Was John the Baptist or his disciples disillusioned with Jesus? Are you ever impatient with the progress of the gospel in the world or the seeming ineffectiveness of the church? The article provides an exposition of Matthew 11:2-4, and from there it encourages you to trust Jesus to use the means of grace to change the world.
Why did John the Baptist need to live on a diet of locusts and wild honey? This article suggests it was to symbolize his special role in redemptive history.
Chapter 1 is a consideration of the theme of preaching Jesus and the gospel from the Old Testament. The author develops his theme by reflecting on John 5:31-47. In this text the importance of Scripture as a witness to the mission of Jesus Christ is unfolded. John refers also to other witnesses: John the Baptist, Jesus’ own works, and the Father. The author continues with a defence of the Old Testament as part of the Christian canon.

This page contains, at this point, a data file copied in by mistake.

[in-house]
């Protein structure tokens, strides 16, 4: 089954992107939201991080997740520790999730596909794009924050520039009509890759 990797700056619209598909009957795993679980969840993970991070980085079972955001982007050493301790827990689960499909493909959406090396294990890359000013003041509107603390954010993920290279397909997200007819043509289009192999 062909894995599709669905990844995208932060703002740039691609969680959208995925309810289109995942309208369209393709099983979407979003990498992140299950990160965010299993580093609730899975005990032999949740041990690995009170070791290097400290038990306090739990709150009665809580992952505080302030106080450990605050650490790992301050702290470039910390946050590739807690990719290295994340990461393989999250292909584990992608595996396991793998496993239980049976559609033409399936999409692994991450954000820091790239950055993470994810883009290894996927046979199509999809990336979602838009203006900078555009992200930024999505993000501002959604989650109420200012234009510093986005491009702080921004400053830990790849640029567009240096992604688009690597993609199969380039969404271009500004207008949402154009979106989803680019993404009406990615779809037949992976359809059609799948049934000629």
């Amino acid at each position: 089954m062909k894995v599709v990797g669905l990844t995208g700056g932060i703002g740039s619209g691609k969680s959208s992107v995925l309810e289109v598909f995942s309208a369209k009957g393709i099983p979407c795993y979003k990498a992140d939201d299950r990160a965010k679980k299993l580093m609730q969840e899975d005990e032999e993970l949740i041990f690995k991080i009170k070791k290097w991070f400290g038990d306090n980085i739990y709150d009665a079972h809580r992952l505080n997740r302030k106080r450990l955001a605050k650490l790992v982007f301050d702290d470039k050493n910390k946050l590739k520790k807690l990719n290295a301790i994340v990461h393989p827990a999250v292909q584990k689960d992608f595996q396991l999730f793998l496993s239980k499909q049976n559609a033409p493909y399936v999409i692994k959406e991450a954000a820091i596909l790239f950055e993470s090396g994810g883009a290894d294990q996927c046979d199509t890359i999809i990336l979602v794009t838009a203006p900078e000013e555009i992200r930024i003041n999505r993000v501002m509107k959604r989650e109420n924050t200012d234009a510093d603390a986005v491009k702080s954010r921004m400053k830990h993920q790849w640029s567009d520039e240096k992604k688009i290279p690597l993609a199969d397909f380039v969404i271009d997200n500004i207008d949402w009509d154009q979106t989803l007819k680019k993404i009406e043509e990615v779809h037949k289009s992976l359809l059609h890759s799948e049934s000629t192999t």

Was John the Baptist the fulfillment of the promise of Malachi 3 and Malachi 4 concerning the prophet who was to come on the day of the Lord? Kaiser offers a hermeneutical solution to this question as a generic fulfillment, meaning that Elijah has come "in the spirit and power" witnessed in John the Baptist, and will yet come in the future.
This article continues the argument that certain Old Testament and early Jewish references to a temple form the background for the Holy Spirit appearing as of fire and associated features in Acts 2. It examines a number of Old Testament citations in Acts 2 in order to determine whether or not they relate to a temple theme.